Buy: Opt for smaller heads of kale, which have younger, more tender leaves. Make sure you pick kale with crispy, bright leaves.
Once seen as the poor relation of the shellfish family because of their small size and relative abundance, mussels are a cheap and delicious bistro staple. The most common Blue or European mussels have sleek, shiny shells and tender, nutritious flesh. The peak season for fresh mussels starts in October, with most British mussels supplied by farms to avoid contamination from polluted seawater.
Why? For quick-cooking post-run protein with a difference, mussels are classy, deceptively easy to prepare and relatively cheap. They're packed with muscle-building protein as well as vital minerals including iron, folate, zinc and vitamin C.
Cook: Don't let food poisoning spoil your next session – before you start cooking, check all the mussels are closed, and give any that are open a sharp tap with a knife. If they fail to close, or float to the top when you're cleaning them, discard before boiling. Scrub the mussels in cold water to remove barnacles and remove the 'beard' of fibrous hairs. Place cleaned mussels in a fresh bowl of cold water until ready to use.
Try this: Don't let the French have all the fun. Try moules marinieres, Brit style - cook mussels in delicious West Country cider for a taste of the English coast. Pop 500g mussels per person, plus cider, some butter and a crushed garlic clove in a saucepan, bring to the boil and cook until the mussels start to open. Drain the mussels and place to one side. Reduce the remaining cooking liquid by half, and add some cream, pepper and chopped parsley. Return the mussels to the pan to mix, and then serve immediately with thick wedges of fresh bread.
Buy: You can buy mussels in their shells year-round in most supermarket chiller sections. When picking fresh mussels, avoid shellfish with chipped, broken or damaged shells, and eat the mussels the day you buy them.
The autumn months provide a bumper crop of British root veg, with swedes, sweet potato, turnips, parsnip and celeriac all nutritious, tasty and great cooked together or on their own.
Why? They may be packed with carbs, but their high fibre content make them a great source of low-GI, slow-release energy.
These veggies are also satisfyingly sweet, low in saturated fat and cholesterol and packed with vitamins and minerals.
Cook: Wash root veg to remove any loose dirt, before getting to work with a large sharp knife to prepare it for cooking. Slice off the top and bottom, and then peel and cut into chunks. Root vegetables can disintegrate if overcooked, so always keep an eye on the pan and stick to cooking times.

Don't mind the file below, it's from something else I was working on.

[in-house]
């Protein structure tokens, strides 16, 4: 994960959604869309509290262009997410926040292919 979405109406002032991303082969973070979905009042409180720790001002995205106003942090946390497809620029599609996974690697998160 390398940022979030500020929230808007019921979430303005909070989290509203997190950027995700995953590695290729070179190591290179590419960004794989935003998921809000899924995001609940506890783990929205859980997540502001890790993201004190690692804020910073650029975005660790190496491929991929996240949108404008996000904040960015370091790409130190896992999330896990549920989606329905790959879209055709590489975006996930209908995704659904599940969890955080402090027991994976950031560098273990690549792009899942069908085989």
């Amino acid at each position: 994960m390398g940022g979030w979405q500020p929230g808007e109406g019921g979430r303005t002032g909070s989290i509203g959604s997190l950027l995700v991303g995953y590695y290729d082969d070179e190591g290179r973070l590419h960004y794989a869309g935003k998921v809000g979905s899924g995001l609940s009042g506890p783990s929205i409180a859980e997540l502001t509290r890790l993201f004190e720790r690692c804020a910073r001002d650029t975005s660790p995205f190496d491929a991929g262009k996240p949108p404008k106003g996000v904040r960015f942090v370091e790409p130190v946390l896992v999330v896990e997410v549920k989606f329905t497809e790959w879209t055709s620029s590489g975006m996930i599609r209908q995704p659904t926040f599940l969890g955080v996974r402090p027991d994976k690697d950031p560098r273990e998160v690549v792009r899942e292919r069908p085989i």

Try this: Root veg is a great addition to soups and stews – boil a mixture of vegetables with onions, chickpeas and a dash of honey and crushed chilli and then blend to make a tasty, warming soup that's a perfect post-run lunch. A mixture of roasted root vegetable wedges also makes for a great side dish for roast dinners.
Buy: Look for small, sweet vegetables with smooth, unblemished skin. Celeriac can contain hollow pockets, so choose ones that feel heavy for their size.
Plums, damsons and gages
Plums grown in Britain today are the descendents of fruit brought from ancient Damascus, Syria and Persia. Along with their close relations damsons and gages, they have flourished in Britain's temperate climate and varieties of these fruits can be found all over the UK as autumn approaches.
Why? Plums are high in carbohydrates, low in fat and low in calories – making them perfect fuel for running. Plums are also free of cholesterol, and packed with vitamin C, calcium and fibre.
A substance in plum skin stimulates bowel movement, so peel your fruit to avoid a nasty dose of 'runner's trots'.
Cook: Plums are tasty straight from the tree, but damsons and gages have sharp-tasting flesh, which is indigestible when raw. However, a little cooking transforms this fruit into delicious jam, chutneys, pies and puddings.
Try this: Soften plums over the hob for a sweet fruity pudding. Halve the plums and pull out the stone. Cook in a pan with a little water and sugar or honey until tender but not falling apart. Serve as it is with a dollop of vanilla ice cream, or blitz in a blender to make puree. Swirl plum puree through Greek yoghurt or add to granola or porridge for an indulgent but vitamin-packed breakfast.
Buy: Be on the lookout for smooth, shiny skin. Press the fruit with your thumb to make sure the plum's flesh is ripe but not mushy.